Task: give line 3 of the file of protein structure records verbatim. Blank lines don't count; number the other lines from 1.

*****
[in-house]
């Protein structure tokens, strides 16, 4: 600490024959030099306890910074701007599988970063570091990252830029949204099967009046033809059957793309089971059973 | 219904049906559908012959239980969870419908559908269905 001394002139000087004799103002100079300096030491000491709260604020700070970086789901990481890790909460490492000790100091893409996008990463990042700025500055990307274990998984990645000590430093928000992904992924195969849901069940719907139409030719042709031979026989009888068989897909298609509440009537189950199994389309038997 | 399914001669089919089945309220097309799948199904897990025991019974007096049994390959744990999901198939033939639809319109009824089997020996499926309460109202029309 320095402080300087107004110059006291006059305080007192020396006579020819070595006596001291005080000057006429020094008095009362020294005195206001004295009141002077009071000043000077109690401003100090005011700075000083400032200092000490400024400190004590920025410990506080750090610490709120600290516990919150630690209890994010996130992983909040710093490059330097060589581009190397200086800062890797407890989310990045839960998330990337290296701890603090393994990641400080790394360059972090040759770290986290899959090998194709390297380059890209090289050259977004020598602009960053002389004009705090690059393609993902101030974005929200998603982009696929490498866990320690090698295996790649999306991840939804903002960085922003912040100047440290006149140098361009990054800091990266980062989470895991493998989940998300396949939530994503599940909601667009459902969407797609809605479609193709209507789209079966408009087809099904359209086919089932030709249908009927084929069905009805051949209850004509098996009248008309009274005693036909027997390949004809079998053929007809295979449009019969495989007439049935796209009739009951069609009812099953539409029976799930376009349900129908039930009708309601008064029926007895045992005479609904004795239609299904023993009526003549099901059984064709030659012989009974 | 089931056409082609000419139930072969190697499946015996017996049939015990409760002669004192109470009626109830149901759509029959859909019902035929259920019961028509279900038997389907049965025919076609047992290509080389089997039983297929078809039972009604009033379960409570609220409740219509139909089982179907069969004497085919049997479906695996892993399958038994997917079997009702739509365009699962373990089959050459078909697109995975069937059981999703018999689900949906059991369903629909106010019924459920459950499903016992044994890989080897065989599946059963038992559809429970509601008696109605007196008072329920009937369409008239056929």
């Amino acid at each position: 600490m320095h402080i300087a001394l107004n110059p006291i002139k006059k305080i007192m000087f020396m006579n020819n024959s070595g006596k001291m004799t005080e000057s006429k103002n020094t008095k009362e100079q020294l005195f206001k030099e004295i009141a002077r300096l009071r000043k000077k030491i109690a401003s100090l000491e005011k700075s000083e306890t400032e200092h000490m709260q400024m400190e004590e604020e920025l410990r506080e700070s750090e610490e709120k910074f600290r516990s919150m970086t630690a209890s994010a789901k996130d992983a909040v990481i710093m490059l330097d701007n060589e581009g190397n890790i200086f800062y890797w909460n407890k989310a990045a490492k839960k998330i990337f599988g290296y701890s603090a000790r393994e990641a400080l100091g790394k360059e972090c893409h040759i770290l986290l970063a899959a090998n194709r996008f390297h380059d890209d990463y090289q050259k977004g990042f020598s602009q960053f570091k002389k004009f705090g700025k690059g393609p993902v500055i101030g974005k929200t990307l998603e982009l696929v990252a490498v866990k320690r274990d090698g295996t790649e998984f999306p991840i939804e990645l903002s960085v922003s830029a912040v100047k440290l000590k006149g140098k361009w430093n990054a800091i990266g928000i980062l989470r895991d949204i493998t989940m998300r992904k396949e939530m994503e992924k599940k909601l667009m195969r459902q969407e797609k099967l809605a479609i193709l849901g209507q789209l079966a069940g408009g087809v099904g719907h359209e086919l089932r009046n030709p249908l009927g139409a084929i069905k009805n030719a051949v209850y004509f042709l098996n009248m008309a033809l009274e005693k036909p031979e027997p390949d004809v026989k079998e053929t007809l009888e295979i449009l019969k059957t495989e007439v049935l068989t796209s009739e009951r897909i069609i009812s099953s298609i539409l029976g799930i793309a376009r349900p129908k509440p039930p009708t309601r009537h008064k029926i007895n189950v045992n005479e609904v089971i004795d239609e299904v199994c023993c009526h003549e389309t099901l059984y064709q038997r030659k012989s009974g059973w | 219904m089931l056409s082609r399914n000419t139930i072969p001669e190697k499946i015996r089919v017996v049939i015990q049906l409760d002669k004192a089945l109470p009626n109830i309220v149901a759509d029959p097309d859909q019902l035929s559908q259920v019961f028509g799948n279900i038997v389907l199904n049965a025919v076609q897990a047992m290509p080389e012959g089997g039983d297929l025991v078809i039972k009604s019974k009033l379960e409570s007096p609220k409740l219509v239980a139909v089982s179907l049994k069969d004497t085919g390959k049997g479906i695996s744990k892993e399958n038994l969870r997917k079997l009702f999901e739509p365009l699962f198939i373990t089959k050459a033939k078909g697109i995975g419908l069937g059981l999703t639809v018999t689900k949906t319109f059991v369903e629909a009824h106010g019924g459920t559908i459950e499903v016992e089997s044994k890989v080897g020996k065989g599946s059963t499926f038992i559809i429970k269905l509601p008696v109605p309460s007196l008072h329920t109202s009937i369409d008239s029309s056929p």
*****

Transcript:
């Amino acid at each position: 600490m320095h402080i300087a001394l107004n110059p006291i002139k006059k305080i007192m000087f020396m006579n020819n024959s070595g006596k001291m004799t005080e000057s006429k103002n020094t008095k009362e100079q020294l005195f206001k030099e004295i009141a002077r300096l009071r000043k000077k030491i109690a401003s100090l000491e005011k700075s000083e306890t400032e200092h000490m709260q400024m400190e004590e604020e920025l410990r506080e700070s750090e610490e709120k910074f600290r516990s919150m970086t630690a209890s994010a789901k996130d992983a909040v990481i710093m490059l330097d701007n060589e581009g190397n890790i200086f800062y890797w909460n407890k989310a990045a490492k839960k998330i990337f599988g290296y701890s603090a000790r393994e990641a400080l100091g790394k360059e972090c893409h040759i770290l986290l970063a899959a090998n194709r996008f390297h380059d890209d990463y090289q050259k977004g990042f020598s602009q960053f570091k002389k004009f705090g700025k690059g393609p993902v500055i101030g974005k929200t990307l998603e982009l696929v990252a490498v866990k320690r274990d090698g295996t790649e998984f999306p991840i939804e990645l903002s960085v922003s830029a912040v100047k440290l000590k006149g140098k361009w430093n990054a800091i990266g928000i980062l989470r895991d949204i493998t989940m998300r992904k396949e939530m994503e992924k599940k909601l667009m195969r459902q969407e797609k099967l809605a479609i193709l849901g209507q789209l079966a069940g408009g087809v099904g719907h359209e086919l089932r009046n030709p249908l009927g139409a084929i069905k009805n030719a051949v209850y004509f042709l098996n009248m008309a033809l009274e005693k036909p031979e027997p390949d004809v026989k079998e053929t007809l009888e295979i449009l019969k059957t495989e007439v049935l068989t796209s009739e009951r897909i069609i009812s099953s298609i539409l029976g799930i793309a376009r349900p129908k509440p039930p009708t309601r009537h008064k029926i007895n189950v045992n005479e609904v089971i004795d239609e299904v199994c023993c009526h003549e389309t099901l059984y064709q038997r030659k012989s009974g059973w | 219904m089931l056409s082609r399914n000419t139930i072969p001669e190697k499946i015996r089919v017996v049939i015990q049906l409760d002669k004192a089945l109470p009626n109830i309220v149901a759509d029959p097309d859909q019902l035929s559908q259920v019961f028509g799948n279900i038997v389907l199904n049965a025919v076609q897990a047992m290509p080389e012959g089997g039983d297929l025991v078809i039972k009604s019974k009033l379960e409570s007096p609220k409740l219509v239980a139909v089982s179907l049994k069969d004497t085919g390959k049997g479906i695996s744990k892993e399958n038994l969870r997917k079997l009702f999901e739509p365009l699962f198939i373990t089959k050459a033939k078909g697109i995975g419908l069937g059981l999703t639809v018999t689900k949906t319109f059991v369903e629909a009824h106010g019924g459920t559908i459950e499903v016992e089997s044994k890989v080897g020996k065989g599946s059963t499926f038992i559809i429970k269905l509601p008696v109605p309460s007196l008072h329920t109202s009937i369409d008239s029309s056929p």